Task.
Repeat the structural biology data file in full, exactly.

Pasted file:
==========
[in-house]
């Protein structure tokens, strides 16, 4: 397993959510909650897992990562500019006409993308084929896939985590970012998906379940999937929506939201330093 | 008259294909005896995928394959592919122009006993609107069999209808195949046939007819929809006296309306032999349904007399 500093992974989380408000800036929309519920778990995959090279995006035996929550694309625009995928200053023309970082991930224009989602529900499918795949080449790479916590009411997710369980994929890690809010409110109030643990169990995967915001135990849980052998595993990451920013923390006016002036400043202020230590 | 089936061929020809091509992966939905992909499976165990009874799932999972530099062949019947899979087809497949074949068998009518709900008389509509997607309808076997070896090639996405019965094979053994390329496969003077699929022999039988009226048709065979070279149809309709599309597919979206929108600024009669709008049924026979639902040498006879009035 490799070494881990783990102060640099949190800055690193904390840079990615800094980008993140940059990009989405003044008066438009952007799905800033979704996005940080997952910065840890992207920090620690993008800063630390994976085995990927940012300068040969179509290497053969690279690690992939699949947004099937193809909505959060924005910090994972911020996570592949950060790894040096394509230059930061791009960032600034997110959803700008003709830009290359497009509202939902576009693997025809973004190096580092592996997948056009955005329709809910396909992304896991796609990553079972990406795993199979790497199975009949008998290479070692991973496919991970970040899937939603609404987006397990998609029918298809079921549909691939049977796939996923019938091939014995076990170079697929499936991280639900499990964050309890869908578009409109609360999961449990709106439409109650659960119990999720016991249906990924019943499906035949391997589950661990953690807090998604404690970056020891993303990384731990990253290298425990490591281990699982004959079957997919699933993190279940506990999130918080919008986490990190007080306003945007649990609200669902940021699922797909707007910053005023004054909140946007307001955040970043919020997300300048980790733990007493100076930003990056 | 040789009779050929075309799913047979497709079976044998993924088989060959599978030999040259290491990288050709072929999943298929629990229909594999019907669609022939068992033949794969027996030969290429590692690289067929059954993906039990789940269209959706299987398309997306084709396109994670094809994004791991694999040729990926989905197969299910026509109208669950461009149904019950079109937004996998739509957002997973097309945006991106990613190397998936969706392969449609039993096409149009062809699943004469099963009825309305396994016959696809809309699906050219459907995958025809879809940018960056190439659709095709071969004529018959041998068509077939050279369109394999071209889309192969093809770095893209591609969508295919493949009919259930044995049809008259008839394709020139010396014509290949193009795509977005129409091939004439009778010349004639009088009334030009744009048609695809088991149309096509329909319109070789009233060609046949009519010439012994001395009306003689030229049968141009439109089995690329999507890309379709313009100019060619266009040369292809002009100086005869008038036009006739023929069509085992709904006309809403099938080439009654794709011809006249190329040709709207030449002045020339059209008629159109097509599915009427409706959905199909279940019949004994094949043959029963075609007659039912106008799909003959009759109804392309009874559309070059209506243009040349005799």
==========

[in-house]
């Protein structure tokens, strides 16, 4: 397993959510909650897992990562500019006409993308084929896939985590970012998906379940999937929506939201330093 | 008259294909005896995928394959592919122009006993609107069999209808195949046939007819929809006296309306032999349904007399 500093992974989380408000800036929309519920778990995959090279995006035996929550694309625009995928200053023309970082991930224009989602529900499918795949080449790479916590009411997710369980994929890690809010409110109030643990169990995967915001135990849980052998595993990451920013923390006016002036400043202020230590 | 089936061929020809091509992966939905992909499976165990009874799932999972530099062949019947899979087809497949074949068998009518709900008389509509997607309808076997070896090639996405019965094979053994390329496969003077699929022999039988009226048709065979070279149809309709599309597919979206929108600024009669709008049924026979639902040498006879009035 490799070494881990783990102060640099949190800055690193904390840079990615800094980008993140940059990009989405003044008066438009952007799905800033979704996005940080997952910065840890992207920090620690993008800063630390994976085995990927940012300068040969179509290497053969690279690690992939699949947004099937193809909505959060924005910090994972911020996570592949950060790894040096394509230059930061791009960032600034997110959803700008003709830009290359497009509202939902576009693997025809973004190096580092592996997948056009955005329709809910396909992304896991796609990553079972990406795993199979790497199975009949008998290479070692991973496919991970970040899937939603609404987006397990998609029918298809079921549909691939049977796939996923019938091939014995076990170079697929499936991280639900499990964050309890869908578009409109609360999961449990709106439409109650659960119990999720016991249906990924019943499906035949391997589950661990953690807090998604404690970056020891993303990384731990990253290298425990490591281990699982004959079957997919699933993190279940506990999130918080919008986490990190007080306003945007649990609200669902940021699922797909707007910053005023004054909140946007307001955040970043919020997300300048980790733990007493100076930003990056 | 040789009779050929075309799913047979497709079976044998993924088989060959599978030999040259290491990288050709072929999943298929629990229909594999019907669609022939068992033949794969027996030969290429590692690289067929059954993906039990789940269209959706299987398309997306084709396109994670094809994004791991694999040729990926989905197969299910026509109208669950461009149904019950079109937004996998739509957002997973097309945006991106990613190397998936969706392969449609039993096409149009062809699943004469099963009825309305396994016959696809809309699906050219459907995958025809879809940018960056190439659709095709071969004529018959041998068509077939050279369109394999071209889309192969093809770095893209591609969508295919493949009919259930044995049809008259008839394709020139010396014509290949193009795509977005129409091939004439009778010349004639009088009334030009744009048609695809088991149309096509329909319109070789009233060609046949009519010439012994001395009306003689030229049968141009439109089995690329999507890309379709313009100019060619266009040369292809002009100086005869008038036009006739023929069509085992709904006309809403099938080439009654794709011809006249190329040709709207030449002045020339059209008629159109097509599915009427409706959905199909279940019949004994094949043959029963075609007659039912106008799909003959009759109804392309009874559309070059209506243009040349005799």